i’d be shocked if this story didn’t end up on the golden screen some time in the not too distant future:
The plane slowed and leveled out about a mile aboveground. Up ahead, the Viennese castle glowed like a fairy tale palace. When the pilot gave the thumbs-up, Gerald Blanchard looked down, checked his parachute straps, and jumped into the darkness. He plummeted for a second, then pulled his cord, slowing to a nice descent toward the tiled roof. It was early June 1998, and the evening wind was warm. If it kept cooperating, Blanchard would touch down directly above the room that held the Koechert Diamond Pearl. He steered his parachute toward his target.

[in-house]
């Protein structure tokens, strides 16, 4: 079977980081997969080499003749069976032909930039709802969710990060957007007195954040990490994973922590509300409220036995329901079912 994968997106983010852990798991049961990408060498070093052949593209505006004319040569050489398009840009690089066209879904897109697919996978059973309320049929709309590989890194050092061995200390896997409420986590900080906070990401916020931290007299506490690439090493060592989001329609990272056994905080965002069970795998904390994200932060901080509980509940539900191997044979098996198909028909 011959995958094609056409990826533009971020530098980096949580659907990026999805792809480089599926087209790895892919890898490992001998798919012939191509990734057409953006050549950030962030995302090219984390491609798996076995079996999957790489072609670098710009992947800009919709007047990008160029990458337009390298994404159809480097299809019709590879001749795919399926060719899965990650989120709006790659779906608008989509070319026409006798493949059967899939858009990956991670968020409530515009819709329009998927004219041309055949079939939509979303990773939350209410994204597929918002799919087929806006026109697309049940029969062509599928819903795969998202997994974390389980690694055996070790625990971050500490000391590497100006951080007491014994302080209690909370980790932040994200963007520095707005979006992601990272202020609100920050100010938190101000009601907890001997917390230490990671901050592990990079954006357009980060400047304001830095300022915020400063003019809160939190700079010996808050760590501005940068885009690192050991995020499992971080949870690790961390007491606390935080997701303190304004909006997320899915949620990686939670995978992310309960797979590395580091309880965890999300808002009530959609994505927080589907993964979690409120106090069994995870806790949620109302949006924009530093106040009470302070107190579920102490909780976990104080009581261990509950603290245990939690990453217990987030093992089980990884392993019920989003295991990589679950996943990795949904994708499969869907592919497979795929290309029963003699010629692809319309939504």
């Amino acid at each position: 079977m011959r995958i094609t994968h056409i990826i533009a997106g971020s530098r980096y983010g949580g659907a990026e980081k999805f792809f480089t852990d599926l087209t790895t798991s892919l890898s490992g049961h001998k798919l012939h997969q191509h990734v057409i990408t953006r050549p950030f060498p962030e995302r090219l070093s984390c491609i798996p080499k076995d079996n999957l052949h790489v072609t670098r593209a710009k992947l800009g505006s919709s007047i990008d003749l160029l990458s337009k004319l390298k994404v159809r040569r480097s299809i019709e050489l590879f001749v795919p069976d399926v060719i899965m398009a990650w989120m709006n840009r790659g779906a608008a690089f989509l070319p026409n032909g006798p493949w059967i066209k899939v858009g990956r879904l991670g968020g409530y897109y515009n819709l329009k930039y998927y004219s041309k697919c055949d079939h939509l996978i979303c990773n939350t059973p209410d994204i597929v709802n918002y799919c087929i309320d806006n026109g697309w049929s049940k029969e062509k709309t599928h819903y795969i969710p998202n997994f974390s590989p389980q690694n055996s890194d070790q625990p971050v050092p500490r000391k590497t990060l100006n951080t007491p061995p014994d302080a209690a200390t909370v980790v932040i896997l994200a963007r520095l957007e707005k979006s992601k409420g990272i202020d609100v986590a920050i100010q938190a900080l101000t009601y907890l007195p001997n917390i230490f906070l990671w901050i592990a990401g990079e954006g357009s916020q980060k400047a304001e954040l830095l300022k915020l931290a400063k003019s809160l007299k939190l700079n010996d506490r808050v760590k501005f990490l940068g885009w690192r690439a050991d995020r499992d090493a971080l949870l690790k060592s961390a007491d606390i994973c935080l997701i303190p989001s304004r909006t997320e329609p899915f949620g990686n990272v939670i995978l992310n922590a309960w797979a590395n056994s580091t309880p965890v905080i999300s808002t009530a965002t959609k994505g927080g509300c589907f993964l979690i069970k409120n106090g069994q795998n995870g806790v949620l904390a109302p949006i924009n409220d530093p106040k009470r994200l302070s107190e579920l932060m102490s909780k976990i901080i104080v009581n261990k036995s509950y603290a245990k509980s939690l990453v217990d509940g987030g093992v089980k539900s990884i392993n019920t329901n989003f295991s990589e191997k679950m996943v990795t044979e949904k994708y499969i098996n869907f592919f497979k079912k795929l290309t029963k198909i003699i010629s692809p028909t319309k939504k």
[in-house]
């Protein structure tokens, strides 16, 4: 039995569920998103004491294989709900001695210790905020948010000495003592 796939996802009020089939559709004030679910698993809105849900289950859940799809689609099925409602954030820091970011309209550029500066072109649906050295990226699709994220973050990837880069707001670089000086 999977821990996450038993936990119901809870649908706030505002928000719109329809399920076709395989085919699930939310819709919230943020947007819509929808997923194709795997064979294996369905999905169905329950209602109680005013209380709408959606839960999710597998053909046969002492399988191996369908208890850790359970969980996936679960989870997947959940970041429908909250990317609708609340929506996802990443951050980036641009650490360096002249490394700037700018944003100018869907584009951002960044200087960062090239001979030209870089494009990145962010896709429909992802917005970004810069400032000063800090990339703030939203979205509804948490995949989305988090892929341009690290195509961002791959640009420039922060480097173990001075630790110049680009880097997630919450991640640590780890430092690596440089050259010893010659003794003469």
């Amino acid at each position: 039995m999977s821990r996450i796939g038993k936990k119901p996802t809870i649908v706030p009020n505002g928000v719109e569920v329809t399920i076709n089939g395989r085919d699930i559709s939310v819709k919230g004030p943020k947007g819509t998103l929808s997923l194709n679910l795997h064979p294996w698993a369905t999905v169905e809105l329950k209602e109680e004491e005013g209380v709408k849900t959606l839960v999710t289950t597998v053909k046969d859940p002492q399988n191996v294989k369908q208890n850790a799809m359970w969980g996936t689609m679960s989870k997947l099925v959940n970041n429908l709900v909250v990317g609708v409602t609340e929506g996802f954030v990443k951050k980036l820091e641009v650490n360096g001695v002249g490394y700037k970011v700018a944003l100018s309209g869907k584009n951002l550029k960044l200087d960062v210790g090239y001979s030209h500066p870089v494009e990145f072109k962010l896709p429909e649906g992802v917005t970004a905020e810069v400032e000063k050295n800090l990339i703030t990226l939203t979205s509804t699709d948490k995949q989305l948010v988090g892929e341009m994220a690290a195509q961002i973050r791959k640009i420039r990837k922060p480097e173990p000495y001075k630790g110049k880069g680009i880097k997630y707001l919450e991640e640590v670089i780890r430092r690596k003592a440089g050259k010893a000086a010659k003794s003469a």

A couple of days earlier, Blanchard had appeared to be just another twentysomething on vacation with his wife and her wealthy father. The three of them were taking a six-month grand European tour: London, Rome, Barcelona, the French Riviera, Vienna. When they stopped at the Schloss Schönbrunn, the Austrian equivalent of Versailles, his father-in-law’s VIP status granted them a special preview peek at a highly prized piece from a private collection. And there it was: In a cavernous room, in an alarmed case, behind bulletproof glass, on a weight-sensitive pedestal — a delicate but dazzling 10-pointed star of diamonds fanned around one monstrous pearl. Five seconds after laying eyes on it, Blanchard knew he would try to take it.
There’s a really interesting profile of Roger Ebert in Esquire.
It has been nearly four years since Roger Ebert lost his lower jaw and his ability to speak. Now television’s most famous movie critic is rarely seen and never heard, but his words have never stopped.
* * *